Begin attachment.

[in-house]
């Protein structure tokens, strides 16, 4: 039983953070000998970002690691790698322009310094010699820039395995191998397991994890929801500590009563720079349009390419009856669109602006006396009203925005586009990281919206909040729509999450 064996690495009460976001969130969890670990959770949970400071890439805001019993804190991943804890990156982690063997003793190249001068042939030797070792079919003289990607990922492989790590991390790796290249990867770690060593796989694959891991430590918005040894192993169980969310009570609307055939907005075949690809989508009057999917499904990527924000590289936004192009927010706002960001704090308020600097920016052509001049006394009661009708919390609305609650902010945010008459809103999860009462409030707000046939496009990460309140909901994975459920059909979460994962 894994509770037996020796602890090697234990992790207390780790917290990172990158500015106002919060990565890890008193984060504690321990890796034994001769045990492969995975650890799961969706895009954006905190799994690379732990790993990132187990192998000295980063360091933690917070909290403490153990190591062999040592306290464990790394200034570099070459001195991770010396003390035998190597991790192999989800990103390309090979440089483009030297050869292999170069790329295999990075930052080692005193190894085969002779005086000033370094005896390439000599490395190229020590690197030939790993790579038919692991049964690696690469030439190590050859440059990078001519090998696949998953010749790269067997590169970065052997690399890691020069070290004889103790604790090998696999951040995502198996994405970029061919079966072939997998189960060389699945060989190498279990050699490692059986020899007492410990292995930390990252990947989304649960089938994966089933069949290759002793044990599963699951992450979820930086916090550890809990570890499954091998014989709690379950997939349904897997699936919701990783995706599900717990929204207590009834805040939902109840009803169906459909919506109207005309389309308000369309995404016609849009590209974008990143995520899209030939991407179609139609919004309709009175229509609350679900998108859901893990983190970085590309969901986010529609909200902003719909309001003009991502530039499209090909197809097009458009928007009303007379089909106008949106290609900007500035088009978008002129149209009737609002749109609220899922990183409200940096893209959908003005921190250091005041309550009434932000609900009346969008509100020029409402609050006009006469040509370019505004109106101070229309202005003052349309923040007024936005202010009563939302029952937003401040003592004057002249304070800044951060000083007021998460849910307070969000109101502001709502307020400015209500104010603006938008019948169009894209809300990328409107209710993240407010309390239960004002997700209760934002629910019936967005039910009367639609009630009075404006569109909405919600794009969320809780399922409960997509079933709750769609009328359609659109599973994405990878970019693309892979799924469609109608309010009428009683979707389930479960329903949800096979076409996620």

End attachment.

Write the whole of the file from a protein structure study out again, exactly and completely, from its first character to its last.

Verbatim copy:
[in-house]
């Protein structure tokens, strides 16, 4: 039983953070000998970002690691790698322009310094010699820039395995191998397991994890929801500590009563720079349009390419009856669109602006006396009203925005586009990281919206909040729509999450 064996690495009460976001969130969890670990959770949970400071890439805001019993804190991943804890990156982690063997003793190249001068042939030797070792079919003289990607990922492989790590991390790796290249990867770690060593796989694959891991430590918005040894192993169980969310009570609307055939907005075949690809989508009057999917499904990527924000590289936004192009927010706002960001704090308020600097920016052509001049006394009661009708919390609305609650902010945010008459809103999860009462409030707000046939496009990460309140909901994975459920059909979460994962 894994509770037996020796602890090697234990992790207390780790917290990172990158500015106002919060990565890890008193984060504690321990890796034994001769045990492969995975650890799961969706895009954006905190799994690379732990790993990132187990192998000295980063360091933690917070909290403490153990190591062999040592306290464990790394200034570099070459001195991770010396003390035998190597991790192999989800990103390309090979440089483009030297050869292999170069790329295999990075930052080692005193190894085969002779005086000033370094005896390439000599490395190229020590690197030939790993790579038919692991049964690696690469030439190590050859440059990078001519090998696949998953010749790269067997590169970065052997690399890691020069070290004889103790604790090998696999951040995502198996994405970029061919079966072939997998189960060389699945060989190498279990050699490692059986020899007492410990292995930390990252990947989304649960089938994966089933069949290759002793044990599963699951992450979820930086916090550890809990570890499954091998014989709690379950997939349904897997699936919701990783995706599900717990929204207590009834805040939902109840009803169906459909919506109207005309389309308000369309995404016609849009590209974008990143995520899209030939991407179609139609919004309709009175229509609350679900998108859901893990983190970085590309969901986010529609909200902003719909309001003009991502530039499209090909197809097009458009928007009303007379089909106008949106290609900007500035088009978008002129149209009737609002749109609220899922990183409200940096893209959908003005921190250091005041309550009434932000609900009346969008509100020029409402609050006009006469040509370019505004109106101070229309202005003052349309923040007024936005202010009563939302029952937003401040003592004057002249304070800044951060000083007021998460849910307070969000109101502001709502307020400015209500104010603006938008019948169009894209809300990328409107209710993240407010309390239960004002997700209760934002629910019936967005039910009367639609009630009075404006569109909405919600794009969320809780399922409960997509079933709750769609009328359609659109599973994405990878970019693309892979799924469609109608309010009428009683979707389930479960329903949800096979076409996620």